Monday, May 5, 2008

If You Give a Boy a Cell Phone ...

Blake had been hinting around it for weeks. A few months ago, Brett got a new BlackBerry phone through work. His old cell phone has been sitting on the counter collecting dust, stray coffee ground particles, and whatever else may float in the Arizona air.

Every once in a while Blake will pick up the phone, look up at me as if he's trying to deliver a telepathic message, make small talk or ask questions about it -- like where you find the phone numbers -- and then quietly put the phone back down. He also sheepishly asked a couple times if he could have "Dad's old phone," to which I gave him uncommitted answers -- "Yea, maybe" or "We'll see."

Lately he's taken to riding his bike in the wash, the Arizona term for the patches of undeveloped land that are strategically located throughout the neighborhoods around here. He and his friends make jumps, ride the jumps, and then come home with scrapes all over their legs and arms.

There are several washes around our house. I always make him come tell me exactly where he'll be if he plans on changing locations. So one day he casually says, "Why don't I just take Dad's old phone, then I can call you and let you know where I am." He quickly follows this up with "You know, it would be good for when I'm at soccer practice, too, and something happens or you need to pick me up early."

For some reason, I've been trying to delay the "My kid has a cell phone" phenomenon for as long as possible. Sometimes I see really young kids, 6 or 7, with cell phones and I think it's just ridiculous. Or the pre-teen girls who are out shopping with their moms, hands clutched around a cell phone while their fingers furiously type text messages.

So now Blake was asking. When I was his age, the big question was "When can I get my ears pierced." I think that finally happened in sixth grade.

So, with the safety issues winning us over, we gave the cell phone to Blake. I pictured a phone call here and there.

"OK ... how do I add phone numbers?" and "How do I get rid of Dad's old numbers?" were his first questions.

So over the first Saturday of his cell phone possession, Blake went out riding bikes with his friends. Our phone rings. I look out back and can see him. "Mom, we're going to go to the park up by the school." OK, I tell him. OK -- don't be up there more than about 30 minutes. The phone has a clock on it, I remind him. Oh, yea, he says excitedly, relieved he doesn't have to estimate the elapsed time. 20 minutes later. "Mom, we're going in Trenten's back yard." OK. Another 20 minutes or so later, I'm going up to the grass area at the end of the street. All told, 5 calls in 3 hours.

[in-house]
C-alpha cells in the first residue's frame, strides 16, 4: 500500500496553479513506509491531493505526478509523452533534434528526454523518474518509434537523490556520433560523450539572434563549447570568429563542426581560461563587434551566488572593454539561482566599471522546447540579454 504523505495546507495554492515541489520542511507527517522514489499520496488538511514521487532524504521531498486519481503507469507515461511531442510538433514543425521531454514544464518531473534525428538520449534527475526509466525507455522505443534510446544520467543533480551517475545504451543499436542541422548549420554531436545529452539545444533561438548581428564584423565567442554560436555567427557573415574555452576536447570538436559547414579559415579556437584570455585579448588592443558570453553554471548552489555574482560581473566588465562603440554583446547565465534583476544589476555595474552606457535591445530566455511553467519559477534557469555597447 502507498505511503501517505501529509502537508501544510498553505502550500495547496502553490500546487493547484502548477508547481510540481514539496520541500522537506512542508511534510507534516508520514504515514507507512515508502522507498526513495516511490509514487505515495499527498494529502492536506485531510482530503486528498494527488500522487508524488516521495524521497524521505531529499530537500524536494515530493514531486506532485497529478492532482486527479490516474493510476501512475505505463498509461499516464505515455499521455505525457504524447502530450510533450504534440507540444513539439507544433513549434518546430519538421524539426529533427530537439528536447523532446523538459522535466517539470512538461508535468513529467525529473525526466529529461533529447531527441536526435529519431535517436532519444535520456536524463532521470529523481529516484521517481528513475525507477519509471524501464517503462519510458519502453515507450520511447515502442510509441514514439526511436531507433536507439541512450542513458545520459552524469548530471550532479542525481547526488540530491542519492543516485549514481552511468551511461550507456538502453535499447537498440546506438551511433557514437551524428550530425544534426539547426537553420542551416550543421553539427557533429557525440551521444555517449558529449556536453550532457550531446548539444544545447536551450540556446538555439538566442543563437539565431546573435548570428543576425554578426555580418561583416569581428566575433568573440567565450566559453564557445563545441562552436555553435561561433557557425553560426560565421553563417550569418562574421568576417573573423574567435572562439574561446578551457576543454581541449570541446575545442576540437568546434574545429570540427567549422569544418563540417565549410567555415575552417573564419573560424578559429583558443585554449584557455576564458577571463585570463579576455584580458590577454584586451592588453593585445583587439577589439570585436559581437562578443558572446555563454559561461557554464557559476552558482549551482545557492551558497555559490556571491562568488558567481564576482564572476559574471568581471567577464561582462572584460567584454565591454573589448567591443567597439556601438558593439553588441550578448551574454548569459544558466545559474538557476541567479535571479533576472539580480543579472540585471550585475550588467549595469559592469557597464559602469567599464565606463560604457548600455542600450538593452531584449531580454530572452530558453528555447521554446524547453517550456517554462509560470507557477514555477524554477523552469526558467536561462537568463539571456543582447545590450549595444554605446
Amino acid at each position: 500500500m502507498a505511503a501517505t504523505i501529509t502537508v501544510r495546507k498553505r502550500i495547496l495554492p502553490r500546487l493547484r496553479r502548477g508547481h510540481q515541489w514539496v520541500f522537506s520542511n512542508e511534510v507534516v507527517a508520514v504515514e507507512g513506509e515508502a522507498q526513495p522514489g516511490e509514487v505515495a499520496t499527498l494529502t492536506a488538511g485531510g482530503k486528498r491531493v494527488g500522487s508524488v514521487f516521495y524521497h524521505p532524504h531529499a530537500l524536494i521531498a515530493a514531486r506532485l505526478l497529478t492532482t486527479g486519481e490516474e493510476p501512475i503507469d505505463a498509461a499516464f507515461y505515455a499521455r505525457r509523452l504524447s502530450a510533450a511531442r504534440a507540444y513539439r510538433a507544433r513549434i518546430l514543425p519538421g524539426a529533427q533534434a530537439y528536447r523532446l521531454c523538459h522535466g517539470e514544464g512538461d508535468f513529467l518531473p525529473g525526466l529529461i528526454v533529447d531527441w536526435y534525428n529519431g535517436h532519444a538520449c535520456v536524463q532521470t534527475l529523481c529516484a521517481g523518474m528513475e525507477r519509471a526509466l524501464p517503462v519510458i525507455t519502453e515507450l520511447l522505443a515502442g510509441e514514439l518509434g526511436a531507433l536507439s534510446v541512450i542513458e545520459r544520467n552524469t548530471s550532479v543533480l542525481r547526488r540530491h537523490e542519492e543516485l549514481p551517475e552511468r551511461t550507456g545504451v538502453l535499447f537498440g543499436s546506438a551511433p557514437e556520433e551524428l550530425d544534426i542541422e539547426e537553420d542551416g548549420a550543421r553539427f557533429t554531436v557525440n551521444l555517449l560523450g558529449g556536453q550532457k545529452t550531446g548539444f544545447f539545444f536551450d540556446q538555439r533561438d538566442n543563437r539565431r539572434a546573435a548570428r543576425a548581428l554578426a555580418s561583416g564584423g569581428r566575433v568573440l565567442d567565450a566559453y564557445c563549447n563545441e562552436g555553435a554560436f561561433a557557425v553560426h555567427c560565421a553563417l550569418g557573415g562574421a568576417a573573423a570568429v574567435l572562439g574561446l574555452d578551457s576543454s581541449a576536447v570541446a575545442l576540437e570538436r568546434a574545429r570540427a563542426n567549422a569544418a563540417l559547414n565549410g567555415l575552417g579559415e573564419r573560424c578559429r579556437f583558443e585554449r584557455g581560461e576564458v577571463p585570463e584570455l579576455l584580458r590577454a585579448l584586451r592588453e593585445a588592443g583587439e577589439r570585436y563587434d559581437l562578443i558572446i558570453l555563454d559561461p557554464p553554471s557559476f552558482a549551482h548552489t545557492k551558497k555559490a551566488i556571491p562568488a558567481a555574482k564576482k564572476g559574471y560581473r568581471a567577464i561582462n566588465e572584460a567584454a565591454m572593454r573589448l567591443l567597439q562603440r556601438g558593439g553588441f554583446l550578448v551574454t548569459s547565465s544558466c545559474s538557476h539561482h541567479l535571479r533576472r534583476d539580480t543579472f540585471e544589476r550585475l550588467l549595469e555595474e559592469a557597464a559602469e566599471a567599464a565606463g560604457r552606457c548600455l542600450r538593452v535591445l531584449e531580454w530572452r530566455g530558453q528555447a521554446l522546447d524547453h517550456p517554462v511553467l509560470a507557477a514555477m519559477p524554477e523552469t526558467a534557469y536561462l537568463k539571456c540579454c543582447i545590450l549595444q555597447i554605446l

On Friday night we went to the community park, meeting some friends for a music in the park event. At one point in the evening, Blake was sitting on the grass casually, kind of twirling his phone around. To anyone else, he looked like any kid. But to me, his mother, he was saying, "Look at me, I have a cell phone."

As the weekend went on, I looked on the phone and saw he quickly picked up the ins and outs of cell phone use -- he already had several friends' numbers in his address book and had already dialed and received several calls from them. I remind him that we have a limited number of minutes each month -- and that text messages cost extra. "OK," he shrugs.

So on Sunday morning, Blake had an 8:30 a.m. soccer game. We decided that instead of dragging all the kids from their early morning routine (and Nicky out of bed), that Brett would take him this time.

After the game, the phone rings, but I don't catch it in time. Blake leaves a message. I call him back and get his voicemail. I leave a message. He immediately calls back. "Hi Mom. I'm sorry I missed your call. I didn't have the volume turned up loud enough." So cute.

He continues to tell me, "Mom, we tied 4 to 4 -- I made all four goals," he tells me. "We only had 6 players this week with no subs. The other team had 15 players!" Blake was jazzed and giving me a detailed play-by-play of each of his goals. Much more chatty than he would have been had he waited until he got home, lost some of his zeal and described it face-to-face after the exhaustion of playing indoor soccer 48 minutes straight set in.

Later in the day we're at Waterworld for Brett's company picnic. Blake had slipped "his" phone into the beach bag. He pulls it out at one point to find he has a voicemail message. He quickly retrieves it, which impresses me because it took me weeks to figure out how to do the same thing. One of the neighbor kids tells him he saw a rattlesnake in the wash. Good thing to know.

And my mind keeps going back to the soccer game conversation and now I have my answer. Perhaps it's selfish, but if it takes a phone to entice him to chat up his Mom more often, I'm all for it.

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